Have you ever considered how important it is for your hands to function? Or do you just assume they're going to just keep on working exactly as they have? You may be lucky and yours have always worked well, but until recently mine were fine. I learned a lesson a few years back.
It started in childhood when I was riding horses
English style. In riding school every summer, competing in horse shows and equitation classes and the sort. Where there are strict rules about how your wrists are, where your wrists are. You're holding the reins a certain way between your fingers. Not to mention all of the pulling a horse can do, especially if they get skittish or something like that. There was a lot of pulling over the years with my hands and wrists.
The next challenge time? Well, I also did a lot of crafts too, knitting and sewing along the way, and always cooking. The next challenge I know where I really put them through a lot was in college, Crafts and Design. I was doing mainly pottery, which involved at times mixing up one hundred pounds of clay at least. Shoving around big chunks of clay, you had to wedge it to prep it for working with the clay on the on the wheel or wherever.
I remember at the end of the day, if I'd been throwing on the wheel. That could be even up to 40 pounds of clay, shoving so hard with my wrists and hands. When I was this slim twenty something woman with hardly any muscles in my arms. I was really forcing my wrists and hands to take the load. This went on for three years. I remember at the end of the day, if I was throwing all day. I'd come home and my hands would be just aching from being in that cold water back and forth, working away.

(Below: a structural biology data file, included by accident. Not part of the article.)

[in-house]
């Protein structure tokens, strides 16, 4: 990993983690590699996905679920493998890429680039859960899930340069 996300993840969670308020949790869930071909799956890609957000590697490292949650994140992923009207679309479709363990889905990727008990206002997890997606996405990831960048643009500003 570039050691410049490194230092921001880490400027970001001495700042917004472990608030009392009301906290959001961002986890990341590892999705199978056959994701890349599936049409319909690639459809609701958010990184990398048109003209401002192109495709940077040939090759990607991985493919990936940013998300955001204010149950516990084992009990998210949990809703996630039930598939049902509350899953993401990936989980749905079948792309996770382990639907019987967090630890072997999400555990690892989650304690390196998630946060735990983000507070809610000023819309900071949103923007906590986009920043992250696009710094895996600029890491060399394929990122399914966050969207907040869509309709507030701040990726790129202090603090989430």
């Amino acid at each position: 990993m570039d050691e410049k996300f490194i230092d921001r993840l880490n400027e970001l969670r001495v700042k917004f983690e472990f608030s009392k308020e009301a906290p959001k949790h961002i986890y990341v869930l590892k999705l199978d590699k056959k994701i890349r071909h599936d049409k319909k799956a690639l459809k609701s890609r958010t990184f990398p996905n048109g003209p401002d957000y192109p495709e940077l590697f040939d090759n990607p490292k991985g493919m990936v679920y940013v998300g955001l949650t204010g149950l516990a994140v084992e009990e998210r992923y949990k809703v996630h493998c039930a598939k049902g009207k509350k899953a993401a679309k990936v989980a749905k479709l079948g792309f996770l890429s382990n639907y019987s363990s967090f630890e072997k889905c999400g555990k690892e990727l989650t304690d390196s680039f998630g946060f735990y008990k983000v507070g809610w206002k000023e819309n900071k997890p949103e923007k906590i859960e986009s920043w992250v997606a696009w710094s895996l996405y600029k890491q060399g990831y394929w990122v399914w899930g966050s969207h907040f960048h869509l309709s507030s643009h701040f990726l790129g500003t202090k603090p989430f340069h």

Then let's go forward to more recent years where I suddenly found myself having a really tough time using my hands. It hurt to hold a pen, to hold a mouse, on the computer I was really struggling and cooking. I couldn't even stir or chop or lift a pot. To put my hand, my arm through a sleeve, was painful. Everything was causing this intense sharp pain to go up my arm. Mainly from my wrist and thumb, let's just fill you in on that little detail. Anyway, this was a big problem and it's taken a long time to fully heal.
I am so grateful at this point to be regaining that function in my hands and strength in my hands and to be hardly ever in pain, only if I overdo it. It has taught me a lot, that we have to be grateful for what we have.
Now in recent times, one of my fun things I wanted to share was that I've been getting back to trying new recipes. Which used to be a favourite thing of mine, to take on that challenge. Sometimes there'd be hits and sometimes there would be misses, trying out new recipes.
In the last week we were emptying out the garden
of the tomato plants. My husband presented me with this box of little tiny green tomatoes. I thought "Well, I'll see what I can find on the Internet" and I found this recipe for Green Tomato Cake
. I'd never heard of it and I thought "All right, let's see what happens with this". I made the cake the other night and it was really good! It turned out to be excellent, really moist, not very sweet. I'll put the link to the recipe in the text below the podcast here for you if you're interested. The only substitutes I did was the nuts. I switched them to sliced almonds and the coconut. I made sure it was unsweetened, because I don't like things too sweet.
Anyway, we've been enjoying that and I just wanted to share that a small thing can be very big, like the hands that you take for granted. Don't take them for granted. Be grateful that they work for you. Be grateful for the little things in your life that are going smoothly and operating well. If we can't have gratitude for the little things, how can we expect to see more available to us. How can we be ready to receive more, if we're just assuming and expecting everything to be right there for us? I'm just suggesting you take a look at what's in your life now and be grateful for that.